Stoddart and colleagues (2010) take the position that “learning and doing science is not just a process of acquiring a set of facts, principles, and procedures; it also involves using the language of science in ways of talking and representing the natural world through discourse, interaction and collaboration. Science is a discourse about the natural world.” (p. 164).
"In addition to being a discipline, science activities are achieved through a social process where the language used for competent participation requires specialized ways of talking, writing, and thinking about the world in scientific ways (Cervetti et al., 2007). Learning and doing science is not just a process of acquiring a set of facts, principles, and procedures; it also involves using the language of science in ways of talking and representing the natural world through discourse, interaction, and collaboration. Science is a discourse about the natural world: “Biology is not plants and animals. It is language about plants and animals . . . . Astronomy is not planets and stars. It is a way of talking about planets and stars” (Postman, 1979, p. 165). Learning science and talking about science are, therefore, interrelated. The discourse of science has its own vocabulary and organization that are embodied in the ways scientists think and communicate about their work. Language mediates and structures the ways in which scientists think about and investigate problems. These processes include formulating hypotheses, proposing alternative solutions, describing, classifying, using time and spatial relations, inferring, interpreting data, predicting, generalizing, and communicating findings (Chamot & O’Malley, 1986; National Science Teachers Association, 1991). The use of these language functions is fundamental to the process of inquiry science (NRC, 1996). By engaging in scientific discourse, students learn how to think about science, how to “do” science, and, consequently, develop their own scientific understanding."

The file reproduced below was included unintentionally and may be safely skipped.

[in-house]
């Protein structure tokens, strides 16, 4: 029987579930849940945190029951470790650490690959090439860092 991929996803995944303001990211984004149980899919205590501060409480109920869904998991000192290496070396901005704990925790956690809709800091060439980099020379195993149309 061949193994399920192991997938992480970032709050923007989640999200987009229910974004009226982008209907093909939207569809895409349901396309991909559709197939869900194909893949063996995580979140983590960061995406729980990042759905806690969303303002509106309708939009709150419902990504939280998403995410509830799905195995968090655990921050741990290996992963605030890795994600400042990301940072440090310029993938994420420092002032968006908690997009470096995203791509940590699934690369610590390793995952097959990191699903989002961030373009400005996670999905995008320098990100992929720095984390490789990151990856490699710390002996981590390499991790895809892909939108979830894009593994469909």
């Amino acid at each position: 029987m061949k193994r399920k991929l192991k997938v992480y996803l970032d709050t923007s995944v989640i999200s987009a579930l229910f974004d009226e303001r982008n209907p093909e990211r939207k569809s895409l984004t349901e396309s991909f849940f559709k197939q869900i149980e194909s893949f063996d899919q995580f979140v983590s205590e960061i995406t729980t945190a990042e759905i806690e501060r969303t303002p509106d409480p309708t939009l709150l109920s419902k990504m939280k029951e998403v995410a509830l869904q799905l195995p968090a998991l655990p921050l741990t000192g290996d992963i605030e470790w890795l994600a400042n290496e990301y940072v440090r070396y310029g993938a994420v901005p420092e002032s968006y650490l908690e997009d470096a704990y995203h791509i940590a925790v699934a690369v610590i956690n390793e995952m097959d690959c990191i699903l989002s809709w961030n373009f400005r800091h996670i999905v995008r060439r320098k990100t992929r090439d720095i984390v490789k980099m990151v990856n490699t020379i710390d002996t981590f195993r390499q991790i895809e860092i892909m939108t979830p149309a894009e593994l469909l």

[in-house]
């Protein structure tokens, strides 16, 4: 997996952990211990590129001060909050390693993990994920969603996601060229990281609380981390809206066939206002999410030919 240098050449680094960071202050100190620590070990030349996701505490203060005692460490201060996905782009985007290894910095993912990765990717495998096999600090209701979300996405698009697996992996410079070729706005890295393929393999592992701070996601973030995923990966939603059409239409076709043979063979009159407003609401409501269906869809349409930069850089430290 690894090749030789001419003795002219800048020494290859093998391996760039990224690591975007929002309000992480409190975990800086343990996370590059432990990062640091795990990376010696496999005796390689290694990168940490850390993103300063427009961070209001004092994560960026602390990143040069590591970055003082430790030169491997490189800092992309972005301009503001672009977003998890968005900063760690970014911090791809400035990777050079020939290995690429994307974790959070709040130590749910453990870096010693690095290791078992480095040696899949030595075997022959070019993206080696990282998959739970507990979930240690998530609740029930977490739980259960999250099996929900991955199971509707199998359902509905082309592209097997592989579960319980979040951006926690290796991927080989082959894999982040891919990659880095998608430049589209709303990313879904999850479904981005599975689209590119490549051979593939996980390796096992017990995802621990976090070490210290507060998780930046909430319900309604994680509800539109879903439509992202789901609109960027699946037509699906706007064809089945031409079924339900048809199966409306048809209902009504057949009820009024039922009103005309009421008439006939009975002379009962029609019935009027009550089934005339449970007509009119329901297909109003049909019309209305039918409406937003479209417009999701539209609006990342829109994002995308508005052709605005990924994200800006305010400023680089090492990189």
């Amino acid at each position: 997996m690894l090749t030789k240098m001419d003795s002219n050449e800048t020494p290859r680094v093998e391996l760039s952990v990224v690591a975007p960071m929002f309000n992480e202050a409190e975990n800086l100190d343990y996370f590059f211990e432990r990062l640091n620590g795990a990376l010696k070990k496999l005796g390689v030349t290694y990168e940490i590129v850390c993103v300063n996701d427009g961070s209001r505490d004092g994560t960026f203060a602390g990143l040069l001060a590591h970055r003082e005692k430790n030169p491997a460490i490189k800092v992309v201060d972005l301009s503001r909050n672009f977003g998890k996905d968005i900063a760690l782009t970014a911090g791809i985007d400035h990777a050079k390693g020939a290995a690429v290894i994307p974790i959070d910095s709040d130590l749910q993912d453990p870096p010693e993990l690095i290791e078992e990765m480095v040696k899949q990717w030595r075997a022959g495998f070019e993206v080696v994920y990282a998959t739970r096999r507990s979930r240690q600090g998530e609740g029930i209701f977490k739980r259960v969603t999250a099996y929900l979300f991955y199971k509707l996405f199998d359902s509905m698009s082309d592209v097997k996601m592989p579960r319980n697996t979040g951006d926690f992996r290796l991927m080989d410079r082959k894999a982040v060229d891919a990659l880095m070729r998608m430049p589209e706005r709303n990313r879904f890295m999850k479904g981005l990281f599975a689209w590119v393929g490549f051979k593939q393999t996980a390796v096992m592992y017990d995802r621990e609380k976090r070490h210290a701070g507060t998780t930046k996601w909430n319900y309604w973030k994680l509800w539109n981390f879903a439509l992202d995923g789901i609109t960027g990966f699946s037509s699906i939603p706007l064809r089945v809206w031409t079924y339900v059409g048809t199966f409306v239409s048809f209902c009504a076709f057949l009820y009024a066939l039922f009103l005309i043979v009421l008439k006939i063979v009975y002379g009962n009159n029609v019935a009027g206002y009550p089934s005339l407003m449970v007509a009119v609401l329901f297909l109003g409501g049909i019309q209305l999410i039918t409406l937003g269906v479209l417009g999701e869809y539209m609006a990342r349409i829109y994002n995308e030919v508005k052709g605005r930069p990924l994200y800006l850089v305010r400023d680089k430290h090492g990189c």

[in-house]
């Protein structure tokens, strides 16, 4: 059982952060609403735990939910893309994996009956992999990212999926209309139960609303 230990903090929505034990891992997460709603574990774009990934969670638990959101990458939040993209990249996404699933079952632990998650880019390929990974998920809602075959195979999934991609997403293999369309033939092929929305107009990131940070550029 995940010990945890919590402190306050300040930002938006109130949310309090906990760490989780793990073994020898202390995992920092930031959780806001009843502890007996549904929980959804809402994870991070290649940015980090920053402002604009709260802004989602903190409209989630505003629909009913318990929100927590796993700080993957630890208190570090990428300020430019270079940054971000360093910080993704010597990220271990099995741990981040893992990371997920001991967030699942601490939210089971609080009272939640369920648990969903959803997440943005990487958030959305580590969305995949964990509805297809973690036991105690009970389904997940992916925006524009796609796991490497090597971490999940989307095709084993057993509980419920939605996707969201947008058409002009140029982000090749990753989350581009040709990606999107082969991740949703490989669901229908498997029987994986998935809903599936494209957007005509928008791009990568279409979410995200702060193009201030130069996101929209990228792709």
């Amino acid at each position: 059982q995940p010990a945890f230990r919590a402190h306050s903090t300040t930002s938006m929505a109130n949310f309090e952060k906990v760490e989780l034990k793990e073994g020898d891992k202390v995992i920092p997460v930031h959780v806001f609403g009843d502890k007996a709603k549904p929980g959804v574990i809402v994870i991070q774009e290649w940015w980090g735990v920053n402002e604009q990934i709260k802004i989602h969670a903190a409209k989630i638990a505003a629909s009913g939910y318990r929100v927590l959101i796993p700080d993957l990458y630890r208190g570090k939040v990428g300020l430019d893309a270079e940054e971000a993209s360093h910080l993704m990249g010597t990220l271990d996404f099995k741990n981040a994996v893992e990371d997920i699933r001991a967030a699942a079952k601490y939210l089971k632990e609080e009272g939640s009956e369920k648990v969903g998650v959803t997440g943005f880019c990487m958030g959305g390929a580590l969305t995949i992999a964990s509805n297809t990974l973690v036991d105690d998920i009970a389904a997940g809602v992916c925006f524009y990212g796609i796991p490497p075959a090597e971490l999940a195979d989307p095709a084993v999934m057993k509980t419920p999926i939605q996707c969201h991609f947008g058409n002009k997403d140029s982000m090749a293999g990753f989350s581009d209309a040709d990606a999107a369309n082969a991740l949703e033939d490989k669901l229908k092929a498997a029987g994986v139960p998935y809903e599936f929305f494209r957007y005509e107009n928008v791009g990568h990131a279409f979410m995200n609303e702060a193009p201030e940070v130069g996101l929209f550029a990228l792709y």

Stoddart, T., Solís, J.L., Tolbert, S. & Bravo, M. (2010). A framework for the effective science teaching of English language learners in elementary schools. In D. Sunal, C. Sunal & E. Wright (Eds.), Teaching Science with Hispanic ELLs in K-16 Classrooms (Research in Science Education Series), 151-181. Albany, NY: Information Age Publishing